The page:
They always say you’re never fully prepared to be a mom. Even after religiously reading every possible book, taking prenatal classes, and scouring all of Google - you still won’t know it all! Throw in food allergies and it’s a whole 'nother ball game. But despite the tough challenges, there has definitely been glimpses of light, and along the way I’ve learned a few a delightful things.
They Can be a Blessing in Disguise
I'd always thought of myself as fairly healthy, but since Vivienne's food allergy diagnoses, I am forced to read every single label of every single product she eats, and because of that, I've learned that many of the "clean-label", "healthy" snacks I previously enjoyed contain lots of hard to pronounce ingredients and aren't as healthy as I'd previously thought. Because Vivienne cannot eat wheat or eggs, our meals typically consist of a lean protein/seafood, fruits/vegetables, and quinoa/brown rice.
In addition, we've become a lot more aware of how our bodies feel when we are eating simple, whole foods - to the point that my husband realized some of his lifelong GI issues weren't "normal" and has been since diagnosed with Crohn's. While we weren't happy to hear that news, I think it's so much better that we found out early and can be proactive in making sure he follows a low-residue, anti-inflammatory diet. We've discovered so many delicious, allergy-friendly alternatives that are tasty, safe for Vivienne, and healthier alternatives to our classic favorites.
They Turn You (& Your Child) Into an Advocate
Before Vivienne, I was always the person who didn't want to rock the boat and said yes, even if I didn't want to. But since her food allergy diagnoses, I've become an advocate for her, which in turn, has made me much better about taking a stand for myself. When your child's life is potentially at stake, you stop worrying about being a bother and make sure your voice is heard.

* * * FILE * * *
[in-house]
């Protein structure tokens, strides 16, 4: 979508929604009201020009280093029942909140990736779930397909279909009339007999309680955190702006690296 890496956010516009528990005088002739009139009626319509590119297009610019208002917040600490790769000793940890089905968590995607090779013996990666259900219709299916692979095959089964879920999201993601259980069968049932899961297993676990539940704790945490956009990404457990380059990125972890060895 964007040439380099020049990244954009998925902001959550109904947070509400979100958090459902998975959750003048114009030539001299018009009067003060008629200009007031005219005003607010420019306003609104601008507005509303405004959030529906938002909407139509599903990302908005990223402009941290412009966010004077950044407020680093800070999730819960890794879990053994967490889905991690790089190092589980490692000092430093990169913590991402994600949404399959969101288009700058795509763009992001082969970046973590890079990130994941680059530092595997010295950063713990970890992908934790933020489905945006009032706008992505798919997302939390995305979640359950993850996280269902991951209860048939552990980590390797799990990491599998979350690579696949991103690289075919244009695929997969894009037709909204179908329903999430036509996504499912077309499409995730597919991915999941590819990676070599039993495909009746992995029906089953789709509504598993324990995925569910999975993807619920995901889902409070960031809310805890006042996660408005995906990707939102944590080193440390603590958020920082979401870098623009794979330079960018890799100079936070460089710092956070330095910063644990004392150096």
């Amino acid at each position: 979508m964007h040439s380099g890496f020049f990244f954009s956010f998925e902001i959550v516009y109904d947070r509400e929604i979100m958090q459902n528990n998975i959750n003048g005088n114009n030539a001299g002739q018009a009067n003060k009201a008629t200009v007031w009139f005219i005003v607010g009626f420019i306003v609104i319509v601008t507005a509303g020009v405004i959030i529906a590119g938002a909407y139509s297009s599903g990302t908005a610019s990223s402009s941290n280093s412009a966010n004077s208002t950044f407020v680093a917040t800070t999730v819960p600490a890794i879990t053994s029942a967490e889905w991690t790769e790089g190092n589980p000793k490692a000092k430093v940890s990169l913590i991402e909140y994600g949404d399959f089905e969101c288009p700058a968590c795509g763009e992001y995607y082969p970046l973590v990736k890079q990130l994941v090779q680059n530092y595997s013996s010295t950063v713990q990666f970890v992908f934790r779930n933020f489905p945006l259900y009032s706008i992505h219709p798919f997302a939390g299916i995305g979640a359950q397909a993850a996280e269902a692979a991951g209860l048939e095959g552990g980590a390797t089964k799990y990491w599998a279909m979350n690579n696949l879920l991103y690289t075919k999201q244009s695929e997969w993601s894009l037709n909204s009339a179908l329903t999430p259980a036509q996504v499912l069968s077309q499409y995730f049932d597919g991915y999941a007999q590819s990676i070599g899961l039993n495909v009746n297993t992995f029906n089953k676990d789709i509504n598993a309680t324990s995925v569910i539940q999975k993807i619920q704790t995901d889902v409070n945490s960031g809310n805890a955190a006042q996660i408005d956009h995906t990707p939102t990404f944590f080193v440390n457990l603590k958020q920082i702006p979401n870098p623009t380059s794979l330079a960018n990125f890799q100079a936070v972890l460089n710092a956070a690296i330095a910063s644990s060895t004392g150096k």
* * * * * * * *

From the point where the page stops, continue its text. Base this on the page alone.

In turn, I think Vivienne is also learning to advocate for herself. Even at 2 1/2, she clearly tells adults, "No, I'm allergic to that and I can't eat it", which I'm hoping will translate to her standing up for herself in other facets of her life.
Most People Really Are Compassionate
Prior to personally having to deal with food allergies in our family, I didn't think much about food allergies, so I wasn't always conscious about where I ate certain foods - i.e. I would eat peanuts in the airport and not think twice about it. I meant no harm, but I was just oblivious to how many people were affected by food allergies and how severe they could be. But I've found that when I'm vocal about Vivienne's allergies, people are willing to make a quick accommodation to make situations safe for her. We've found this on planes, at school, and in social settings, like birthday parties.
It can be quite confusing and difficult as a food allergy mom, but it's comforting to know that there is a bigger support group than we think. We just need to speak a little louder and show those outside of our community the positives of food allergies, like improving overall health, because it's not all negative.